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Blog 2: Media Bias

The media is biased. This statement is old hat and eye-rollingly obvious. Just based on a few readings from our text, it is clear that academics and journalists alike agree that journalism in America is indeed biased. This can be attributed to the fact that journalism is a business.

Because journalism is a business, journalistic institutions are inherently biased based on the capitalist cornerstone of profit. Media must find the hardest hitting, most exciting stories to grab the public’s fleeting attention. Thus, a plane crash on the White House lawn rather than the launching of AmeriCorps makes front page news because it’s far out of the ordinary, sensational and, most importantly, will sell newspapers.

As discussed in class, most people get their news info from FOX News, CNN, one of the Comedy Central pundits and MSNBC, all of which a) have distinct partisan or ideological slants and b) are funded, in large part, by advertisements and/or corporate sponsors. Without hard hitting stories that attract a glut of viewers, sponsorship tapers. Without sponsorships, news networks lose money and, vicariously, resources, that allow for production of the hard hitting stories that captivate the American mindset.

Because of this circle of expectation, coupled with the notion that it would be financial suicide to displease a sponsor, the media thus panders to its sponsors and to what has been proven to work, i.e. those stories that garner the most viewers and, as a result, the most money. So, while stories about AmeriCorps may be more relevant to the functions of government and American lifestyles, because its less sexy and profitable than a plane crash it is buried deep in a blizzard of sensationalism and profitable news stories.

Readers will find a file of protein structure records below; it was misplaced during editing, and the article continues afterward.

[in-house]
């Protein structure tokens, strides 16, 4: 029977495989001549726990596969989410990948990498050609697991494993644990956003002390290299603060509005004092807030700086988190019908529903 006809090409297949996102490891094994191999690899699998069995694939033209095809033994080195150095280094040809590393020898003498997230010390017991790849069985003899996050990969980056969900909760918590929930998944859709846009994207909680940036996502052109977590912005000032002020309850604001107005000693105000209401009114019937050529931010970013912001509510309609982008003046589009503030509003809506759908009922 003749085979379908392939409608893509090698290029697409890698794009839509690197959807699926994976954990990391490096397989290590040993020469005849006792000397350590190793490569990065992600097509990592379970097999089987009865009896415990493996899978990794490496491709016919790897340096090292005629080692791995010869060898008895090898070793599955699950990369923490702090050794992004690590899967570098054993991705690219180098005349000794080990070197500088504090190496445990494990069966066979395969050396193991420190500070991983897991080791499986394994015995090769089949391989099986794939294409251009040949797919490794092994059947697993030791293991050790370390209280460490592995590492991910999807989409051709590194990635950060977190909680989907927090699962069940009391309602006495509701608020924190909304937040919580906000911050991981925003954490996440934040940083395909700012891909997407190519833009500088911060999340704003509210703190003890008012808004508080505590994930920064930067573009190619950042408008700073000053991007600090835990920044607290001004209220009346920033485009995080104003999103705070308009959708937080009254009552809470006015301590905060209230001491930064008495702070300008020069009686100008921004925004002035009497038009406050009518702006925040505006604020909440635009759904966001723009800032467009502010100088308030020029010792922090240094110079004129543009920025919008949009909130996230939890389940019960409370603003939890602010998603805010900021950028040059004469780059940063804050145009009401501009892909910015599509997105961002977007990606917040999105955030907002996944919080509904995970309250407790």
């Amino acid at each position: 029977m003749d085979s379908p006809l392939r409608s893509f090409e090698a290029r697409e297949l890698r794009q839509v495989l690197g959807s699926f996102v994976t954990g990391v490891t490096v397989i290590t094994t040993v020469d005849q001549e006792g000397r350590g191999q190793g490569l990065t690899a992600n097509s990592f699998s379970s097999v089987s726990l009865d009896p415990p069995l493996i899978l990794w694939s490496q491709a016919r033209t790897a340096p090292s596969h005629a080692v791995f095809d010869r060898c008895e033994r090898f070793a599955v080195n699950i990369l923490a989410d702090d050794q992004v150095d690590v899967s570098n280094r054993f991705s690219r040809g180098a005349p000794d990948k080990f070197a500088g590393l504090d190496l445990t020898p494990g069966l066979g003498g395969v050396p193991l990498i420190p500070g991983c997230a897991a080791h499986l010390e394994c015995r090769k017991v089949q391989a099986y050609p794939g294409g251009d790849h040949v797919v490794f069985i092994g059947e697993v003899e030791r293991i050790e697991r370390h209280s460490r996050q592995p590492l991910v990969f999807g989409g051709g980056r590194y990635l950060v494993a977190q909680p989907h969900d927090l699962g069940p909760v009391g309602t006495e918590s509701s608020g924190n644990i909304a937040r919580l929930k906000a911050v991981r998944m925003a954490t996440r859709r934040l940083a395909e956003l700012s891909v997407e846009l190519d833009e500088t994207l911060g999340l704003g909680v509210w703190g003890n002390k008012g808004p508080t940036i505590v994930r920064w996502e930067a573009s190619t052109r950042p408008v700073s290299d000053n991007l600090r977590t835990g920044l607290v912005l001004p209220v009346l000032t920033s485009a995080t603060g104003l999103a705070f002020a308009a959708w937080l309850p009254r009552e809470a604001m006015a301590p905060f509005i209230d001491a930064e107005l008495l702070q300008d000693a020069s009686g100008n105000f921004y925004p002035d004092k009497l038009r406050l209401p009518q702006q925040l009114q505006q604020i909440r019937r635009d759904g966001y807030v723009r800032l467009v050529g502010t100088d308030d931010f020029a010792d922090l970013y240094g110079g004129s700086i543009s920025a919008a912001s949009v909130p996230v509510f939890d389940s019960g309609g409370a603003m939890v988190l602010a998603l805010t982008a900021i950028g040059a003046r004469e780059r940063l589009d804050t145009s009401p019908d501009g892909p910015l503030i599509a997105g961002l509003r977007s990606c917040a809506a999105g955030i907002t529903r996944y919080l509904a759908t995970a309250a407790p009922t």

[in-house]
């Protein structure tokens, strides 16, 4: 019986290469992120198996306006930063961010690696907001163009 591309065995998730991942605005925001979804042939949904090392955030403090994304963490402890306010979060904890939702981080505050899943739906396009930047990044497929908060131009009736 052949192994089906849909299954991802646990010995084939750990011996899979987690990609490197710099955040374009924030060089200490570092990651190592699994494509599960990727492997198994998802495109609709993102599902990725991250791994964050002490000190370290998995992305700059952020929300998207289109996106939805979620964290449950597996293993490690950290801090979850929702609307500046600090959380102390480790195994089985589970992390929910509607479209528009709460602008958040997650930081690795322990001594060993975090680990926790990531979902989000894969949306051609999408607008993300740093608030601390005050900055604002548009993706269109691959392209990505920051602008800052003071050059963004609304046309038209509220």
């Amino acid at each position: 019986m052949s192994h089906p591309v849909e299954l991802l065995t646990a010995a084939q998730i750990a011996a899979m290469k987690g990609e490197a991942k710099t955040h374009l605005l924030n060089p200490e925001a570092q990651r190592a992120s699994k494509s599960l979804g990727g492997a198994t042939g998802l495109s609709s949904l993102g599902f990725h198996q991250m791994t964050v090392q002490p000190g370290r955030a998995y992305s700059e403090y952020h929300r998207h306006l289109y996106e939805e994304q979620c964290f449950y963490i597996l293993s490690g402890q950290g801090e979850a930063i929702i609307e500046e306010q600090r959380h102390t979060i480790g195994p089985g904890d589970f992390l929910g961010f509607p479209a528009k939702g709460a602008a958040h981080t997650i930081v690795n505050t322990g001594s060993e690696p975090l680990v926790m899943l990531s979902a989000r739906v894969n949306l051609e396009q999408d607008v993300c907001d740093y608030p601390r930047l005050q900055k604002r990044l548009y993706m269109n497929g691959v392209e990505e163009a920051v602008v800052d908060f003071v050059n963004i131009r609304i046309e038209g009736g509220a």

In addition to the business bias, our text shows that journalism tends to depend on official sources when reporting on events rather than offering a wide array of opinions and viewpoints. While having experts expound on happenings that are distinct to their field of expertise, to rely solely on them does contribute to a bias that can affect the type of information received by news followers.

An oft cited example is the coverage of the Iraq War as being overly patriotic to the point of being pro-war. This article also gives evidence of ratings and profit as reason behind such media bias. Ironically, in addition to media being labeled as “pro-war,” they are also critiqued as not supporting the cause as well. Even these linked examples, which are technically part of a media as the Internet grows as a breeding ground for information gathering, are biased themselves.

Finally, there’s the old “East/West coast bias”, wherein the news is shaped out of New York, L.A., D.C. and to an extent, Chicago, while stories out of the Midwest tend to be overlooked on the national stage. This article by MU Journalism grad Juana Summers points out these flaws and offers some solutions on how to overcome these biases.

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  1. February 8, 2011 at 2:37 pm

    Good post. You did a nice job reviewing the ways in which the news media might be biased. Good linking to other sources and use of embedded video.

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